Roach Coach: An Insight to Saturated, Unsaturated and Trans Fat

I remember the anticipation I would feel waiting for the roach coach to drive up to our busy office in the mornings at work.  The mere words of  breakfast burrito ringing in my ears shot a dose of salivation in my taste buds and my mouth watered as the “La Cocorocha” sounded at 8:30 every morning.  I certainly didn’t put two and two together at the time about the amount of grease and fat that were used in the preparation of my breakfast nor probably cared as quick and yummy were my only two requirements when it came to breakfast.  But as I am getting older I see my plumbing start to work differently and now that I am learning more about nutrition, I know better when it comes to the fats I put in my body.

You hear fat all over the news, taking Americans by storm as the leading cause of heart disease and clogged arteries, but come on, is all fat bad?  No!  Fat is necessary to absorb vitamins and distribute them throughout our body.  But like the witches in Frank Baum’s Wizard of Oz there is ‘Glenda’ good fat and ‘Wicked Witch of the West’ bad fat.

The good fats that our bodies need are called unsaturated fats and come in the form of polyunsaturated and monounsaturated fats.  These include fish, like salmon, nuts, like walnuts, and vegetable oils like corn, canola, and olive oils.  These fats can help you to lower bad cholesterol levels and your chances of getting heart disease.

Saturated fats are the bad fats and not even needed in our diets to sustain ourselves.  These are the fats that raise bad LDL cholesterol levels and that can lead to build-up in the arteries leading to heart disease and strokes.  These are the fats that become hard at room temperature and come from animal fats such as beef, lamb, pork and dairy such as butter.

So how much fat should we have in our daily diets?  The American Heart Association (AMA) recommends that we have 25-35% of fats coming from our total amount of calories.  Saturated fat should be only 7% of those calories.  Trans fat, the Wickedist Wicked fat there is- found in french fries, doughnuts, cookies, crackers, things like that should only be 1% of your calories.

So, lets pull out our calculators and put in some real-life perspective:  If you eat 2000 calories a day, 50-70 grams of fat should be coming from your total fats,  16 grams of fat should be coming from saturated fat and only 2 grams come from trans fat.  You can get the number of grams of each type of fat listed on the food labels from the food you eat.  Obviously it is harder to get the fat numbers from places you go out to eat because you don’t know what they are using to cook your food in like the grease from the roach coach, but some of these numbers can be Googled and a lot of restaurants now are being forced to have nutritional lists available.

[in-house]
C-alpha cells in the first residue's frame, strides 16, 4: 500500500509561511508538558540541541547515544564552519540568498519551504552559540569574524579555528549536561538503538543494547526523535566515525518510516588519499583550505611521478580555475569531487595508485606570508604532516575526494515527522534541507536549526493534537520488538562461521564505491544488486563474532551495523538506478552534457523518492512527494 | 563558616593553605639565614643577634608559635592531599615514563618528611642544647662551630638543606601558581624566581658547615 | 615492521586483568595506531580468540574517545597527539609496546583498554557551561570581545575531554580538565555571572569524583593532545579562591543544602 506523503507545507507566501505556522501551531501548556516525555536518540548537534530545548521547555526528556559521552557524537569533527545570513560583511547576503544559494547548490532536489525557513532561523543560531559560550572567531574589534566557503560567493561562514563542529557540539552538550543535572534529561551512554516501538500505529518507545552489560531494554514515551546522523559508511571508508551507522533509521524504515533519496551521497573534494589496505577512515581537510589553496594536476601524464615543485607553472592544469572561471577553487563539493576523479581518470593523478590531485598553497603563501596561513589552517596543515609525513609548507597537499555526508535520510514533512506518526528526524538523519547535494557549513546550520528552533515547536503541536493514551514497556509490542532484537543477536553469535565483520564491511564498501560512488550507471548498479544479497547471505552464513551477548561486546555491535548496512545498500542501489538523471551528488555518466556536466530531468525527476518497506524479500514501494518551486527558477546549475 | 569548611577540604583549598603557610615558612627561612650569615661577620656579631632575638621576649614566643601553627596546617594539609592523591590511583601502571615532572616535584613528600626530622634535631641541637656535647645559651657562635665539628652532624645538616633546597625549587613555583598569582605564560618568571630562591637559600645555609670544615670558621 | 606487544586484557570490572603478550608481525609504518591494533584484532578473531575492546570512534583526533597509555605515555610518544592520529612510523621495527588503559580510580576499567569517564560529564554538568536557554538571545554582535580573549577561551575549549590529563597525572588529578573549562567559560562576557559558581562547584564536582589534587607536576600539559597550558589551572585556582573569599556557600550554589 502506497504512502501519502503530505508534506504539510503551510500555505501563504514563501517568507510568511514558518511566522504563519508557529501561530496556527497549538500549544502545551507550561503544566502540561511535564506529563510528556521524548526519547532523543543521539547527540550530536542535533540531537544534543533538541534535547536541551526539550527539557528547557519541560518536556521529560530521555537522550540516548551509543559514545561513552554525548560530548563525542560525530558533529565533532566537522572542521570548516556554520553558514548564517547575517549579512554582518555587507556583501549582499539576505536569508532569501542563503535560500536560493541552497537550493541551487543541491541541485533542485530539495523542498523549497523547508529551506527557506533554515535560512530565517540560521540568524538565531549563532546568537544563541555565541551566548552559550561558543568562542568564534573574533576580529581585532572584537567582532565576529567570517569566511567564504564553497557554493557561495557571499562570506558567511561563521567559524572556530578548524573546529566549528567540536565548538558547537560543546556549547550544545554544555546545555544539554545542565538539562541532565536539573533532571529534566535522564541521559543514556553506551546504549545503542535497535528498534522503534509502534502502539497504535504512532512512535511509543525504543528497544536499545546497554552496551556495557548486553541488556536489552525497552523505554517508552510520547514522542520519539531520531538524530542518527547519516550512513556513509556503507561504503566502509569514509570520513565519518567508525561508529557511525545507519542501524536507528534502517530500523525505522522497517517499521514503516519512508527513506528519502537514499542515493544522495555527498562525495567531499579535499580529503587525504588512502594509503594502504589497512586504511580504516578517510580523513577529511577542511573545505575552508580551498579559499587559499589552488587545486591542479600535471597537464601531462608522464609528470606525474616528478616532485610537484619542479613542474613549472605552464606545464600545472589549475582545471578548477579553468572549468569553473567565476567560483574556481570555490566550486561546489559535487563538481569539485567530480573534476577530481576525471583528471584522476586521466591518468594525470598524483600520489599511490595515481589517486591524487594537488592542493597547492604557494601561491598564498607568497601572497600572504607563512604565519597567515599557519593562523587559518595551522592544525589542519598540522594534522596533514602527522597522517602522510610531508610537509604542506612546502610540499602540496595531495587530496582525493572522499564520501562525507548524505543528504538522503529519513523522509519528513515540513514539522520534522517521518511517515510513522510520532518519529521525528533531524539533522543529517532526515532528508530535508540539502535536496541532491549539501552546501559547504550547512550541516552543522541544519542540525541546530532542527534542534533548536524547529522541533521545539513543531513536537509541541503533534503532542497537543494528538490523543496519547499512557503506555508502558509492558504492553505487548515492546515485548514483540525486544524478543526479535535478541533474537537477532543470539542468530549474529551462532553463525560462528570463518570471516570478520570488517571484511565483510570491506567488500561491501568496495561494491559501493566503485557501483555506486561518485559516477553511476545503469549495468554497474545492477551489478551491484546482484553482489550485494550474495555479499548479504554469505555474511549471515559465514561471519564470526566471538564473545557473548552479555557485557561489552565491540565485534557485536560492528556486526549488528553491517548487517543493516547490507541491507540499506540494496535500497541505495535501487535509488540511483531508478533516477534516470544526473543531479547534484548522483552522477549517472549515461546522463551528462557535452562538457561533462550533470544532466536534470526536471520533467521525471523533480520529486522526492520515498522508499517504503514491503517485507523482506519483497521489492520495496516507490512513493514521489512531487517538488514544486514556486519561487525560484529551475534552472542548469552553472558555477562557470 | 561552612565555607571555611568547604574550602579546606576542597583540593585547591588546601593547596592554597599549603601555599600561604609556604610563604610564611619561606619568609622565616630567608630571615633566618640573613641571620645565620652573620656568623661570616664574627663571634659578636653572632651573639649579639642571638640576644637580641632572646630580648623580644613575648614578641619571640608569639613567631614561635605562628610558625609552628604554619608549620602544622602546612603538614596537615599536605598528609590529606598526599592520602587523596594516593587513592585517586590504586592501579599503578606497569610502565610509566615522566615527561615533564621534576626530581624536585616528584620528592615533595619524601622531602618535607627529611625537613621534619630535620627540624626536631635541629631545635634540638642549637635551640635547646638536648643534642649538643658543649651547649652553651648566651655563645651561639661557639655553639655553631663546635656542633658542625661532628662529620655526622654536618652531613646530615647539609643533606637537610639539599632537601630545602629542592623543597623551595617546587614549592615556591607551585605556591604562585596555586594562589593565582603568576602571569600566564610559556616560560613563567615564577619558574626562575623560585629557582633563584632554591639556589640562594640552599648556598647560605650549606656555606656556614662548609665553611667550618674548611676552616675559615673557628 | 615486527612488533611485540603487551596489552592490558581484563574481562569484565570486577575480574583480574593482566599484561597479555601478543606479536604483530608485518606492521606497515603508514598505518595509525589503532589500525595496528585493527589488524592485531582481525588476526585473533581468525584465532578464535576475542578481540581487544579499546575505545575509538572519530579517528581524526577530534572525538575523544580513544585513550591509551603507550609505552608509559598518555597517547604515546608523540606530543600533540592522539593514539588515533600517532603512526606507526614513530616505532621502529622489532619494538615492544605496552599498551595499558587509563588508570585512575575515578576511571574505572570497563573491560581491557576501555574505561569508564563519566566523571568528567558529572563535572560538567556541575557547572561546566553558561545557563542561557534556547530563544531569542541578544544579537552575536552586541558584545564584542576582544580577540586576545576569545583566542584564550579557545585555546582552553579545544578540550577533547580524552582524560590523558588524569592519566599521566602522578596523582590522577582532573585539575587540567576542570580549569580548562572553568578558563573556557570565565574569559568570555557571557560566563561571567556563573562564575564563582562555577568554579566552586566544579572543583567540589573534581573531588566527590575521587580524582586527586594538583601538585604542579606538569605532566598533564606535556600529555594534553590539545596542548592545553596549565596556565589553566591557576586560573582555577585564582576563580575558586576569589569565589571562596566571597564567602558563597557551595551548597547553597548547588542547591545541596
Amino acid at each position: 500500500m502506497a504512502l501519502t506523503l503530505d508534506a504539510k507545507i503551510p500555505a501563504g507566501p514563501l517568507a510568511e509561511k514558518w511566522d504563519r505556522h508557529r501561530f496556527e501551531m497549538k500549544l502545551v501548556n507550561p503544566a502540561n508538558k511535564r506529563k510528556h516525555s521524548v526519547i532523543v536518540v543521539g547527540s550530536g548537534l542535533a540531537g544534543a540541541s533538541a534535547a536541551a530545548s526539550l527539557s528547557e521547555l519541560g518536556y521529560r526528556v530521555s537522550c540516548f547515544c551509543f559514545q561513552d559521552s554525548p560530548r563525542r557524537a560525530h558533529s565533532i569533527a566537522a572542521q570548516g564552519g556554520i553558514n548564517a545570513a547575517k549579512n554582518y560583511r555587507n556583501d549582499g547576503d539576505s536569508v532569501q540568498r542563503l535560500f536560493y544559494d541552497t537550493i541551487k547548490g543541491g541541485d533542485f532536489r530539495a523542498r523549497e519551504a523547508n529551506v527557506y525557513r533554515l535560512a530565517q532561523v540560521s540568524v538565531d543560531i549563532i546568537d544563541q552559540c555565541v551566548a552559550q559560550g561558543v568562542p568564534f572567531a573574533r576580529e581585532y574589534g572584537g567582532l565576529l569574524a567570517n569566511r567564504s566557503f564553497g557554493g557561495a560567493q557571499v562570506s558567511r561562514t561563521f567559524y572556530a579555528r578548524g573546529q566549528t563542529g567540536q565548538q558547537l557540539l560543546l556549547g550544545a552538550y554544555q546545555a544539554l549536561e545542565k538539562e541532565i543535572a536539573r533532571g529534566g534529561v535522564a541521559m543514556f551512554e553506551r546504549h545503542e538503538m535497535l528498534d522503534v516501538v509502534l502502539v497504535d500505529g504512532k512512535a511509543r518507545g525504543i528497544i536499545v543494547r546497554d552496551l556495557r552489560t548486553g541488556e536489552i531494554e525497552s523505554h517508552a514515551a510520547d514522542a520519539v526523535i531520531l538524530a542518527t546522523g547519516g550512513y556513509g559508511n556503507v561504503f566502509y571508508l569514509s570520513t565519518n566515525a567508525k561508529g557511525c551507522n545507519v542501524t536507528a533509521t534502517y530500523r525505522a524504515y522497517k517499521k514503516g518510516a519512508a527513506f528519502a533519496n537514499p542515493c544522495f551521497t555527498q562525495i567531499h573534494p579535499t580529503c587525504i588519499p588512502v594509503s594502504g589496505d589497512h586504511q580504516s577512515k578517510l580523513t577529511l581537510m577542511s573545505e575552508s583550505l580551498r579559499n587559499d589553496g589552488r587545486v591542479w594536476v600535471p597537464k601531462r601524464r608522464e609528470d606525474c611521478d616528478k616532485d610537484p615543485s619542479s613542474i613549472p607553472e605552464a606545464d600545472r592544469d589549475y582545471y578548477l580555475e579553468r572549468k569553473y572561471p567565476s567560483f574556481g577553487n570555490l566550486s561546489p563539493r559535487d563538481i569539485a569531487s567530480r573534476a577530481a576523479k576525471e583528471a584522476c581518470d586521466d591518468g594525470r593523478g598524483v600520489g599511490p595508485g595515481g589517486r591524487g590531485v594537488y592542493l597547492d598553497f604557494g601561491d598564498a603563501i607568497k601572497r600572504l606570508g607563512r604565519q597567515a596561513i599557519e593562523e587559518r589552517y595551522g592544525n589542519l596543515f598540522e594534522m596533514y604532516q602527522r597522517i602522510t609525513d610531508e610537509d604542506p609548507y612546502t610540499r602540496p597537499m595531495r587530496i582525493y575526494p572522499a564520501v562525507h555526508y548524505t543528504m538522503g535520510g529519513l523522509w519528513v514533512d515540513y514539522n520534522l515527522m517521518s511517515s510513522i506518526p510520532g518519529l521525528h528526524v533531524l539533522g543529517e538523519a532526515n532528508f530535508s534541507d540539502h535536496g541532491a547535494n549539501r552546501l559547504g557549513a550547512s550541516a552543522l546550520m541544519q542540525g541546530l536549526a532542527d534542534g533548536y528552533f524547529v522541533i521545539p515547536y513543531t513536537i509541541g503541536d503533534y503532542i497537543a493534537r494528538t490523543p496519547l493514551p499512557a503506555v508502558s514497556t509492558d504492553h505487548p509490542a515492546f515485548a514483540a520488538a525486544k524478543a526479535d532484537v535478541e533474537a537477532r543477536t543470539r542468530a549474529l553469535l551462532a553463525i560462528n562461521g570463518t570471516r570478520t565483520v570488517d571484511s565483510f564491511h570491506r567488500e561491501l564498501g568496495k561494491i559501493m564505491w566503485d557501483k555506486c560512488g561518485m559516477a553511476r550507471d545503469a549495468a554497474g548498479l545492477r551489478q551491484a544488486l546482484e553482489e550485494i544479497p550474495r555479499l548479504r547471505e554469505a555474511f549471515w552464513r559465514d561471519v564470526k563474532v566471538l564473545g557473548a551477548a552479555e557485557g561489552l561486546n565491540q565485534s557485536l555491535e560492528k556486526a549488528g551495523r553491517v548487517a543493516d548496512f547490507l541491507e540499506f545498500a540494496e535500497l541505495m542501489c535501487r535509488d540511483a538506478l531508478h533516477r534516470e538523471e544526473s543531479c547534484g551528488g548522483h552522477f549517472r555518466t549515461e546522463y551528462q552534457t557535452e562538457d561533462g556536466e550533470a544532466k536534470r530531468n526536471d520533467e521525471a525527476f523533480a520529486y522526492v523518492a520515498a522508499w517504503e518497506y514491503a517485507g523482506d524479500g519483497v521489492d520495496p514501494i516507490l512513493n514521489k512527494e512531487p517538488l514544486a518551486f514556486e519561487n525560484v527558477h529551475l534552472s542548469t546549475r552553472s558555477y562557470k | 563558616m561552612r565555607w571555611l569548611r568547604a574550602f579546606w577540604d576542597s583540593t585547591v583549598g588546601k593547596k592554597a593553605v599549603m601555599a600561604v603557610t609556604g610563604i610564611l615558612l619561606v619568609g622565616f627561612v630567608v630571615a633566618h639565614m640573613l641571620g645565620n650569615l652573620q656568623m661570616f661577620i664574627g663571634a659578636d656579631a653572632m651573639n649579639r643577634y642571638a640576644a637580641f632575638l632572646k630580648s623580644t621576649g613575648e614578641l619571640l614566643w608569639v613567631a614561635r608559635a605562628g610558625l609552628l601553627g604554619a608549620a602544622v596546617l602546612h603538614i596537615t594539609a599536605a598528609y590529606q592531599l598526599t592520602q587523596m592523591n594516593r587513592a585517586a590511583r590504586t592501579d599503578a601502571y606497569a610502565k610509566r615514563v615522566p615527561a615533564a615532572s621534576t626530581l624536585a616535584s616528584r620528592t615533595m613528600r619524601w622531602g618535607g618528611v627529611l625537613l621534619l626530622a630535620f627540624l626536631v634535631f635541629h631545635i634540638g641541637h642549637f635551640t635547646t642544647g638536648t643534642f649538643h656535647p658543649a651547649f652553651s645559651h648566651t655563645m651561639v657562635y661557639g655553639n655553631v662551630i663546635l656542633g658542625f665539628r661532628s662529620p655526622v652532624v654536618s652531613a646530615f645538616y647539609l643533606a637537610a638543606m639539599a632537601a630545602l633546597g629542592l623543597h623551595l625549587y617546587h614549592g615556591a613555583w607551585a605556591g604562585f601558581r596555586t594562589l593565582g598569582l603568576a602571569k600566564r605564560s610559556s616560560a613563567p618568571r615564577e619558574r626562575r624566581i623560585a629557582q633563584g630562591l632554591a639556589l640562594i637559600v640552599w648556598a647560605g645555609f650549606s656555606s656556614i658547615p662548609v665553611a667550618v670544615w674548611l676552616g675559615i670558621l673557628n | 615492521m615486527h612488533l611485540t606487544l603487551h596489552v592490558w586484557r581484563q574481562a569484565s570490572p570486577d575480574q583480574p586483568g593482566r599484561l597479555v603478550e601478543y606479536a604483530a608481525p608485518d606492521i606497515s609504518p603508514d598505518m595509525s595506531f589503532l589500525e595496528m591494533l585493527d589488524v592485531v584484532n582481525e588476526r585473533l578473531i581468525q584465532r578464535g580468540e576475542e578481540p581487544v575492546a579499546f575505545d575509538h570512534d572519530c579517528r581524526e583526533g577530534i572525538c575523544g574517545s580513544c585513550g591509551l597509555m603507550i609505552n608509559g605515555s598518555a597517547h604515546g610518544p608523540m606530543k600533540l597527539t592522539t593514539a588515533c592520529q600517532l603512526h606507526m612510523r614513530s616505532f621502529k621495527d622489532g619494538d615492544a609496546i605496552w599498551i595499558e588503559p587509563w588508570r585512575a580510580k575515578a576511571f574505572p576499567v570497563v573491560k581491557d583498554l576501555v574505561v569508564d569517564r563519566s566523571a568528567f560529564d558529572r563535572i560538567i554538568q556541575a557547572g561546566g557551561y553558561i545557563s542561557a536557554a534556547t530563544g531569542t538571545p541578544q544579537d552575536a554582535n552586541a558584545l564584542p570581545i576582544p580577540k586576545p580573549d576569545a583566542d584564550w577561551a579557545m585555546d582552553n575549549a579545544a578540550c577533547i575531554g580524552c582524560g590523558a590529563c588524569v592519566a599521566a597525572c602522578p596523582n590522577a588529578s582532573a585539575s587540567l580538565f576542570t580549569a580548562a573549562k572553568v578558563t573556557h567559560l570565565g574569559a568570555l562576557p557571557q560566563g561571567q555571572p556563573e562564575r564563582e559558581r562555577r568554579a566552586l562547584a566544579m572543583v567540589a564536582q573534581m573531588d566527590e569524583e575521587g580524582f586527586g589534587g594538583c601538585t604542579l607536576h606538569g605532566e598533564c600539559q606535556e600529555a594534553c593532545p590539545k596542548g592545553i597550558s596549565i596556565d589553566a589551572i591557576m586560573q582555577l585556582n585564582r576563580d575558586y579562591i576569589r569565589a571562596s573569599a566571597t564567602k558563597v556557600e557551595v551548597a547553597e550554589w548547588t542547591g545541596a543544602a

Tips for those looking to change their fat-eating ways:  Switching to low-fat and fat-free versions of everything is a start: There are low-fat and fat-free versions of cheese, milk, yogurt, and creamer you have with your coffee in the mornings.  Fat-free also can be seen in salad dressings, mayo, and sweets such as cookies and cakes.  I’ve done the switch myself  and my taste buds are accustomed to the changes and honestly keeps me from having to working out harder on the treadmill.  Fruits, vegetables, whole grains and high fiber are the obvious things you can add to your diet to reduce cholesterol-raising fats.  Sneak in fruits for snacks and with meals; add vegetables and beans as toppings, and switch to breads that don’t have white, bleached, or flour listed as their first ingredient.  Replace crackers with nuts and seeds and if you do eat processed foods like boxed rice, look for the ones that use unhydrogenated oil, not the ones with partially hydrogenated or hydrogenated oils, as these are code for trans fats.  Tub butters are better than stick butters because they have less saturated and trans fat;  I use Smart Balance because there is added Omega 3’s that help lower blood pressure and improves joint health.

Now the hard truth: fried food, fast foods, and too much sweets are bad for you, but you already knew that- so keep it to a once-in-a-while thing. Also try to limit red meat once a week, switch to the lean meat versions and cut any fat off before cooking.

I cannot stress enough to read your labels!!  Pick foods that have 0 g of trans fats if you can and pick  brands that have the lowest amount of total and saturated fats before you put them in your basket. Remember the labels mean per serving size so if you have double what the serving size is listed on the package then that means ‘dos’ the amount of calories and grams of fat too!

I’m not sure if my fat and grease issues superceed my sanitation issues of eating from my beloved roach now looking back but I know one thing is for sure: Change is hard to do- so take realistic baby steps to kicking your Roach Coach addiction!

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